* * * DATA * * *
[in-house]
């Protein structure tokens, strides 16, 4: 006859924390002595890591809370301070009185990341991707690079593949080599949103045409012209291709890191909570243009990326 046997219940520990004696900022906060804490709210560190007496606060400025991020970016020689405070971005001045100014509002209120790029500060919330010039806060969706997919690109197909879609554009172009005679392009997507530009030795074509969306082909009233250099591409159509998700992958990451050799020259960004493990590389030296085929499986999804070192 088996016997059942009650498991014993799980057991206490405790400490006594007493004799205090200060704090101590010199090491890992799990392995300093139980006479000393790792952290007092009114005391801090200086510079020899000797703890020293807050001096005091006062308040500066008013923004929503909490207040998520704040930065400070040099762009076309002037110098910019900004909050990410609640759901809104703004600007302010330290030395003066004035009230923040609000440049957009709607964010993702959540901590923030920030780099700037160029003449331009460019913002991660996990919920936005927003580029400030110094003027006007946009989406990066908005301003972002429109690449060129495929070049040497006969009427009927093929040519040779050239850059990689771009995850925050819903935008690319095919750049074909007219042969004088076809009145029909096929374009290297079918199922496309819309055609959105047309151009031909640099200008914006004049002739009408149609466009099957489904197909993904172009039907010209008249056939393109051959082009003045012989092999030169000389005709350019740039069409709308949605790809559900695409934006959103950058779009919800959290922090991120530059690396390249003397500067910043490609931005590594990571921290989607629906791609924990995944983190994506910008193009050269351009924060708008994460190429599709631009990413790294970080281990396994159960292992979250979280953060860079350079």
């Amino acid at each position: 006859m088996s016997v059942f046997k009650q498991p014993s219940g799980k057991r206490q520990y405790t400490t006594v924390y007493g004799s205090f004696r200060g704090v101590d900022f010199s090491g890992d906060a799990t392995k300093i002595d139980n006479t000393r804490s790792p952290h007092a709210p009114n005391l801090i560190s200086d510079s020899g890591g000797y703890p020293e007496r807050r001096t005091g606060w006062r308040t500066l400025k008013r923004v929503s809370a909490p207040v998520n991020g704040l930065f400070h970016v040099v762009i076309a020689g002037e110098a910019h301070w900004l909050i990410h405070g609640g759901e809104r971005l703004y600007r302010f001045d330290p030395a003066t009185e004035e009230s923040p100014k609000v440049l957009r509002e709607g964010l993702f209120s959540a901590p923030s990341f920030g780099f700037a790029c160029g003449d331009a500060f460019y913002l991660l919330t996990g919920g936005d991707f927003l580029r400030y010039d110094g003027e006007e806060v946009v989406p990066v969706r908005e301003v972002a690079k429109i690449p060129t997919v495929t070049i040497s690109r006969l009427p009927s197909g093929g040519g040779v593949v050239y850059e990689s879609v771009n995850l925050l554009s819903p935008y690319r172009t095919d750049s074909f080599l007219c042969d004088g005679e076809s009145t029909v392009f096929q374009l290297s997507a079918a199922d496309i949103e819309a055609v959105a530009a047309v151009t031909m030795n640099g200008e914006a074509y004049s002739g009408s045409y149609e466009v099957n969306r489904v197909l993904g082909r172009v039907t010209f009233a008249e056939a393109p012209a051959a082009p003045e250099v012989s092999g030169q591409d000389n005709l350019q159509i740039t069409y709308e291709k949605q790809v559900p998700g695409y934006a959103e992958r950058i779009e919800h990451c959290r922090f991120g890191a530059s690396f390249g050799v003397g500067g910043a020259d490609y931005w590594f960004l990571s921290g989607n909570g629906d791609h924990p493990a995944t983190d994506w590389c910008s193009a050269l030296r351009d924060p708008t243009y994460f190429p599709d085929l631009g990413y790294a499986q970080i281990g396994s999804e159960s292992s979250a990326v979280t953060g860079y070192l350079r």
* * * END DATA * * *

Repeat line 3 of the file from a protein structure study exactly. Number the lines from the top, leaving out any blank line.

């Amino acid at each position: 006859m088996s016997v059942f046997k009650q498991p014993s219940g799980k057991r206490q520990y405790t400490t006594v924390y007493g004799s205090f004696r200060g704090v101590d900022f010199s090491g890992d906060a799990t392995k300093i002595d139980n006479t000393r804490s790792p952290h007092a709210p009114n005391l801090i560190s200086d510079s020899g890591g000797y703890p020293e007496r807050r001096t005091g606060w006062r308040t500066l400025k008013r923004v929503s809370a909490p207040v998520n991020g704040l930065f400070h970016v040099v762009i076309a020689g002037e110098a910019h301070w900004l909050i990410h405070g609640g759901e809104r971005l703004y600007r302010f001045d330290p030395a003066t009185e004035e009230s923040p100014k609000v440049l957009r509002e709607g964010l993702f209120s959540a901590p923030s990341f920030g780099f700037a790029c160029g003449d331009a500060f460019y913002l991660l919330t996990g919920g936005d991707f927003l580029r400030y010039d110094g003027e006007e806060v946009v989406p990066v969706r908005e301003v972002a690079k429109i690449p060129t997919v495929t070049i040497s690109r006969l009427p009927s197909g093929g040519g040779v593949v050239y850059e990689s879609v771009n995850l925050l554009s819903p935008y690319r172009t095919d750049s074909f080599l007219c042969d004088g005679e076809s009145t029909v392009f096929q374009l290297s997507a079918a199922d496309i949103e819309a055609v959105a530009a047309v151009t031909m030795n640099g200008e914006a074509y004049s002739g009408s045409y149609e466009v099957n969306r489904v197909l993904g082909r172009v039907t010209f009233a008249e056939a393109p012209a051959a082009p003045e250099v012989s092999g030169q591409d000389n005709l350019q159509i740039t069409y709308e291709k949605q790809v559900p998700g695409y934006a959103e992958r950058i779009e919800h990451c959290r922090f991120g890191a530059s690396f390249g050799v003397g500067g910043a020259d490609y931005w590594f960004l990571s921290g989607n909570g629906d791609h924990p493990a995944t983190d994506w590389c910008s193009a050269l030296r351009d924060p708008t243009y994460f190429p599709d085929l631009g990413y790294a499986q970080i281990g396994s999804e159960s292992s979250a990326v979280t953060g860079y070192l350079r």